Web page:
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 John Biggins

The Two-Headed Eagle

In which Otto Prohaska takes a break as the Habsburg Empire’s leading U-Boat ace and does something even more thanklessly dangerous


Since border changes resulting from the two world wars have altered beyond recognition many of the place names used in this story, a glossary is attached giving those most commonly used in 1916 and their modern equivalents.

The names given here attempt to follow Austrian official usage of the period. However, most of the story takes place in the regions where the old Danubian Monarchy bordered Italy, and in no other part of the Austro-Hungarian Empire—except perhaps for Transylvania—was there such complete anarchy as regards local place names. Virtually every settle­ment above the size of a hamlet had three names—Italian, German and Slovene—and there seem to have been no hard-and-fast rules, even in official documents, about which one would be used; except that in 1916 German or Italian would still normally be preferred to Slovene when the speaker was an educated person. Thus the small town which is nowadays called Bovec was quite likely to have been referred to as Plezzo by an Italian—or as Flitsch by a German-speaker.

The use of place names in this story should therefore not be taken as implying endorsement of any territorial claims, past, present or future.

Adelsberg   Postojna, Slo.     R. Eisack   R. Isarco, It. 

Arbe I.   Rab I., Cro.     Feistritz  Bistrica, Slo. 

Asinello I.  Ilovik I., Cro.    Flitsch  Bovec/Plezzo, Slo. 

Bozen  Bolzano, It.     Gorz  Gorizia/Gorica, It. 

Brixen  Bressanone, It.     Klausenburg  Cluj/Koloszvar, Ro

Bruneck  Brunico, It.    Laibach  Ljubljana, Slo.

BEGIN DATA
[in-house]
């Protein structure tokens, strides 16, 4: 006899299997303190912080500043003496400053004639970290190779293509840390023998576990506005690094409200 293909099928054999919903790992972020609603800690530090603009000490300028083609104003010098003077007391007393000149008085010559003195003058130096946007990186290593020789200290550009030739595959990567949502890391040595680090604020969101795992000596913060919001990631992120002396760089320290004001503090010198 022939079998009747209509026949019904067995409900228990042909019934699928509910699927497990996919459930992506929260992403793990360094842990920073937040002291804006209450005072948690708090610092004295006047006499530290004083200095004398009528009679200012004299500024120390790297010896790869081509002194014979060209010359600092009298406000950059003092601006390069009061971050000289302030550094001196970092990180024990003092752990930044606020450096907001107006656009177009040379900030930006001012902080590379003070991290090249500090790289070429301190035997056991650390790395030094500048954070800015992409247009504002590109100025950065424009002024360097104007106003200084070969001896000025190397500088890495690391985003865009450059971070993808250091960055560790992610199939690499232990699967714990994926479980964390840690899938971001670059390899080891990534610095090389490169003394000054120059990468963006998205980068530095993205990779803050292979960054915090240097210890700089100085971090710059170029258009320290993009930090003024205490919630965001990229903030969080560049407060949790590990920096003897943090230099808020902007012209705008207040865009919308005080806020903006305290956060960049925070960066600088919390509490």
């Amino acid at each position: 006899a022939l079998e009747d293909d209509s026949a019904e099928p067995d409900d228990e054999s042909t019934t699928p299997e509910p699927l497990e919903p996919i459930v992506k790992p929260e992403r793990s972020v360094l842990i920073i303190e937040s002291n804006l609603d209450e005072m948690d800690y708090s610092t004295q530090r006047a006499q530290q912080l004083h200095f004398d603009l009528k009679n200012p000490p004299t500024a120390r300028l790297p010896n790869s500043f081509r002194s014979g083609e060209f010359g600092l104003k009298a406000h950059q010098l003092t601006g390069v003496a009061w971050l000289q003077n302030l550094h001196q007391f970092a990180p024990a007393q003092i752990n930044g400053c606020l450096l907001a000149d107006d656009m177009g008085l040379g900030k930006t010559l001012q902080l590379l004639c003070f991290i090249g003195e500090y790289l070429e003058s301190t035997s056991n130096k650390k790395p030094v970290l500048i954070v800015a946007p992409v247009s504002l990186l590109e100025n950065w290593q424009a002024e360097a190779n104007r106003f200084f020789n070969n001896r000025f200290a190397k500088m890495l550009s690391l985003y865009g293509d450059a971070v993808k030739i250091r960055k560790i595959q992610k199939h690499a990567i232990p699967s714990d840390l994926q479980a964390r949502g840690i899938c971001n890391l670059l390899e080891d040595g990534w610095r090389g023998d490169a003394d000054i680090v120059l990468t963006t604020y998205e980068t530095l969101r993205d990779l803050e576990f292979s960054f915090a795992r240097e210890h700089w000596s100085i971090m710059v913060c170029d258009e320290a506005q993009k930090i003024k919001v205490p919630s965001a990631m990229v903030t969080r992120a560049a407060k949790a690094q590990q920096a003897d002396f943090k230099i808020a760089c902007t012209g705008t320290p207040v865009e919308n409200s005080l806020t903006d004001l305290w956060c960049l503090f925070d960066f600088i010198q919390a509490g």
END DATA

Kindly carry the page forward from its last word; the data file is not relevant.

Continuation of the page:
Caporetto  Kobarid/Karfreit, Slo.    Leitmeritz  Litoměřice, Cz. 

Castagnevizza  Kostanjevica, Slo.     Lundenberg  Brěclav, Cz. 

Cherso I.  Kres I., Cro.     Lunga I.  Dugi Otok, Cro. 

Dornberg  Dornberk/Montespino, Slo.     Lussin Grande  Veli Losinj, Cro.

Eger  Cheb, Cz.     Lussin Piccolo  Mali Losinj, Cro. 

Marburg  Maribor, Slo.     Selbe I.  Silba I., Cro.

Meleda I.  Molat I., Cro.     Selva di Ternova Trnovski Gozd/Ternauerwald, Slo.

Monte Nero Krn, Slo.     Toblach Dobbiaco, It.

Monte Santo Skalnica, Slo.     Tolmein Tolmin/Tolmino, Slo.

Monte Vecchio Sveta Gora, Slo.     Trautenau Trutnov, Cz.

Neumarkt Egna, It.     Trient Trento, It.

Oppachiasella Opatje Selo, Slo.     Ulbo I. Olib I., Cro.

Pago I. Pag I., Cro.     Veldes Bled, Slo.

Prerau Přerov, Cz.     Wippach Vipava/Vippaco, Slo.

Ranziano Renče, Slo.    Wocheinersee Bohinjsko Jezero, Slo.

Sansego I. Susak I., Cro.     Zara Zadar, Cro.

Santa Croce Sveti Kriz/ Heiligenkreuz, Slo.


The Austro-Hungarian Empire set up by the Compromise of 1867 was a union of two near-independent states in the person of their monarch, Emperor of Austria and King of Hungary. Thus, for the fifty-one years of its existence, almost every institution and many of the personnel of this composite state had their titles prefixed with initials indicating their status.

Shared Austro-Hungarian institutions were Imperial and Royaclass="underline" “kaiserlich und koniglich” or “k.u.k.” for short. Those belonging to the Austrian part of the Monarchy (that is to say, everything that was not the Kingdom of Hungary) were designated Imperial-Royal—“kaiserlich- koniglich” or simply “k.k.”—in respect of the monarch’s status as Em­peror of Austria and King of Bohemia; while purely Hungarian insti­tutions were Royal Hungarian: “koniglich ungarisch” (“k.u.”) or “kiraly magyar” (“k.m.”).




Recorded at

SS of the Perpetual Veneration

Old People’s Home